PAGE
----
Ariel could remember that much. Her old friend had been distraught, almost unhinged, nothing like the calm, brave girl Ariel remembered growing up. In the background, there was an odd, metallic groaning noise. For a second, Ariel had wondered if her friend was in a factory or being tortured by terrorists in South America or wherever she was now. “Ariel, thank God I reached you. I thought it was going to go to voicemail. ” “Donna? Are you okay? Where are you? ” “I’m in Tennessee. We need to talk. Something has happened. I don’t want to do this over the phone.

It’s about – my dad. ” “Oh God. Is he sick? ” “What? No. Nothing like that. You’re still in Boston, right? ” “Yes. What is that noise? ” “It doesn’t matter. ” “You’re on the swing-set aren’t you? By our house. ” “Yeah. Never too old I guess and it’s still soothing, you know, like you always used to say. We don’t need to travel the world to get something important done. Some of the most important adventures in life are right here. ” “I said that? ” Ariel asked. “Well, something like that. Ariel, can you come down here and talk? Or can I come up to Boston?

I don’t want to do this over the phone. ” “I’m sorry but I’m really busy at the moment. We’re planning a charity dinner for the rainforest, in the Amazon. ” Why did she feel the need to explain? Her friend had probably been to the rainforest, multiple times. “That’s great. Everything you always dreamed. ” Donna was on the edge of tears again, her voice catching as she spoke. “Yes. What’s wrong, Donna? ” Ariel asked. “You can tell me. ” “Not over the phone. I can’t – I just can’t say it over the phone. ” Ariel tried and failed to think what this could be about.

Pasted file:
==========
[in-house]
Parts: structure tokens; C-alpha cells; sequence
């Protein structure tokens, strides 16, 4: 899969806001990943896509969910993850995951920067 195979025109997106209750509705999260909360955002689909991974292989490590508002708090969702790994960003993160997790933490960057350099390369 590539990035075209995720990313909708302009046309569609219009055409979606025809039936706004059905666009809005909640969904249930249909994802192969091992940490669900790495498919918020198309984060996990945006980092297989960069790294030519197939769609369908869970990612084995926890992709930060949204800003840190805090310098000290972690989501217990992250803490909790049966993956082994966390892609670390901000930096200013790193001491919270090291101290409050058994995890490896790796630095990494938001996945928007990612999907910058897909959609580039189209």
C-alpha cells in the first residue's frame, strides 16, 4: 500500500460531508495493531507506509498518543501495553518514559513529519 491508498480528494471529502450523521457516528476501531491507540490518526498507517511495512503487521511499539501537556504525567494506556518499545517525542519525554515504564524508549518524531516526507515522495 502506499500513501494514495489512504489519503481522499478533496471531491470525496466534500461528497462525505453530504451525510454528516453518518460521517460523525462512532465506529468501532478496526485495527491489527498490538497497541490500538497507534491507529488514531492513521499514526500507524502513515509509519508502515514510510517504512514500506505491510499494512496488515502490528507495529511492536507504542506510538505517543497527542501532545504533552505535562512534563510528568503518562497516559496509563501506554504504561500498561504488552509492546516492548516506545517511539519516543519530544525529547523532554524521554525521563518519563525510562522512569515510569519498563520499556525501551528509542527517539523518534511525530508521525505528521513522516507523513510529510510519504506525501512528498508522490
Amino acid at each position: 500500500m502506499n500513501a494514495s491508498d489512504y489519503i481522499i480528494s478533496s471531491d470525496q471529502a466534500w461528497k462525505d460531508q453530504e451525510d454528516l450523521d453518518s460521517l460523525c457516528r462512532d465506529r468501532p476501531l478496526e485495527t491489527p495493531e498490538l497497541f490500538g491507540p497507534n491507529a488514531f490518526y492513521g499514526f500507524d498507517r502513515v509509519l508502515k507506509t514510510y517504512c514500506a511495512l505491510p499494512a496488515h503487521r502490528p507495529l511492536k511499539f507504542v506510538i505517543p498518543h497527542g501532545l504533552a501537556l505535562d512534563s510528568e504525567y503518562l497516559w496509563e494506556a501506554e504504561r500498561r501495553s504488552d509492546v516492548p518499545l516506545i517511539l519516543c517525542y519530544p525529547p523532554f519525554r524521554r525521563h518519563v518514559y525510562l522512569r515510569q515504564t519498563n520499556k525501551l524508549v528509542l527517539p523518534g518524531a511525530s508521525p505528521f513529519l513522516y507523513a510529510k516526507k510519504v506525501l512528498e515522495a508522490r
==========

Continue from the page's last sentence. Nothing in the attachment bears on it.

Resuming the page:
She loved Donna, she really did, but her friend had always had a flair for the dramatic. She could still remember the time Donna had woken her in the middle of the night to announce she had been chosen to model for a shoe commercial. “I’m sorry, Donna, but this is a really bad time. I mean, this is quite possibly the worst possible time for you to have called. ” “I understand. ” There was a click. Donna had hung up. That was the last Ariel would ever hear from her friend. She had kept meaning to call and then she had become distracted by her own problems.

If only she had known at the time that they only had a few short years left, and that those years would pass so quickly. Now, here she was, with Donna’s alleged half-brother, eating dinner, not a care in the world. “Five years,” Ariel repeated. “Yeah. I was barely twenty-five at the time, and angry and stupid. We talked for maybe a few months and then we lost touch. It was easier that way. ” “She wanted to tell me about you. Her family was so perfect. I know, no family is perfect, but I don’t believe it. I can’t believe it. Ariel shuddered, gaze shifting over to the porch swing where Brian had first approached her, thinking of her dead friend, missed opportunities.

Brian stood and grabbed a blanket from the nearby bench, draping it across her shoulders. Afterward, he did not move away, staying uncomfortably close, his body warm behind her, warm and solid and safe. “Ariel, do you believe in second chances? ” Yes, she did. She had to. She nodded, weakly. “So do I,” he said. “I have to. It’s never too late to change your mind. Seeing you after all these years, I can’t believe it’s just a coincidence. It has to mean something. ” ?